Taking photographs of speakers is like dancing with your partner; you are not leading but following.
In partner dancing, dancers seek to work together to create synchronized or complementary movements. The leader is mainly responsible for initiating action, whereas the follower’s role is to maintain this movement (though they may choose not to).
Knowing your speakers is why organizations should stay with photographers rather than just getting someone to take photos. Some speakers are more difficult to get the moment where you capture the essence of the style of the speaker.
Many people are often hard to capture due to how they blink. For example, some people, when speaking, are slow to blink. Therefore, you must be careful not to catch them with their eyes closed.
There are three photos I am looking for when capturing a speaker.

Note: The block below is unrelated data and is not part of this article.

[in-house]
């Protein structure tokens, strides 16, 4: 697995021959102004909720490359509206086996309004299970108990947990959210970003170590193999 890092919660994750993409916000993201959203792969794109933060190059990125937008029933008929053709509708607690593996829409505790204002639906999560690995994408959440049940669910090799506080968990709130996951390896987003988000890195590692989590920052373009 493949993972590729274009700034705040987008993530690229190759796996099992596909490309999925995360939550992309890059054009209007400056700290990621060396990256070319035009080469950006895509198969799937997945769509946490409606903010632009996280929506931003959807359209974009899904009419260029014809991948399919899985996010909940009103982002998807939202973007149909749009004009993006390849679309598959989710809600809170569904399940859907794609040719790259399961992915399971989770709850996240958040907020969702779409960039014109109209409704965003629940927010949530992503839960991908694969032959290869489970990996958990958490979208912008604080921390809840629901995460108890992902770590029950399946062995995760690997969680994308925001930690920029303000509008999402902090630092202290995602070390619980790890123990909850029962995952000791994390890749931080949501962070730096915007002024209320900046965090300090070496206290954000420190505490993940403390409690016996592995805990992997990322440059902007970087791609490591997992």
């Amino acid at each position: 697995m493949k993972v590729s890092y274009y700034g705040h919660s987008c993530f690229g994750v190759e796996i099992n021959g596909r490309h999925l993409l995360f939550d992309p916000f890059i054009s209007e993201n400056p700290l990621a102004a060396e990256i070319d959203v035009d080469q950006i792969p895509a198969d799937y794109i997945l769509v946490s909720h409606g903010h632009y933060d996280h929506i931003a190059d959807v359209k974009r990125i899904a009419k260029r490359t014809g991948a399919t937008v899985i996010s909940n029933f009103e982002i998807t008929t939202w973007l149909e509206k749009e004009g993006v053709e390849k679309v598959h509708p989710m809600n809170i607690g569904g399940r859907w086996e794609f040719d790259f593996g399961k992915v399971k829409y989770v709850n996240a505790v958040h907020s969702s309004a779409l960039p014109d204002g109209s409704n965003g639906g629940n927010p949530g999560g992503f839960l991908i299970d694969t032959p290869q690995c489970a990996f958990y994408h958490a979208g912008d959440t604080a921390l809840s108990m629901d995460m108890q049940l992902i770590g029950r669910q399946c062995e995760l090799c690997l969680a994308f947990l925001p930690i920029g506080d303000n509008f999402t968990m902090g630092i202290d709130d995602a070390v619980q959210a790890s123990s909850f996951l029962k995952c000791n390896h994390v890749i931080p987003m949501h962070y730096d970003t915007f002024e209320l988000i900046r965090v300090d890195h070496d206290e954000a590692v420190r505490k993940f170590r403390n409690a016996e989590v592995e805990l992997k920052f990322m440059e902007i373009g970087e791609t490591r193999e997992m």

- Tight photo
- Medium photo – often showing their PowerPoint and them in one photo
- Wide or including some of the audience
The ratio of photos you take to those you keep is more significant than you would have with a portrait session.
I may take more than a hundred speakers with others, usually forty or so, to get great expressions and storytelling moments.
My tip to anyone photographing a speaker is to be ready with three types of lenses.
- Telephoto – For those tight shots
- Medium – to capture the screen and them in a photo or to use with the audience
- Wide Angle – Depending on the size of the room, sometimes you have to go wide if you are close to the speaker to show elements.
Another tip is to listen.
Be sure you are aware of the tone and message. Do your photos match what they are saying and how they are saying it to the audience? If this is serious, do you have concern showing on their face? If they are energized and entertaining, do you have something that shows this?
It will help if you plan to take lots of photos to get those authentic storytelling moments.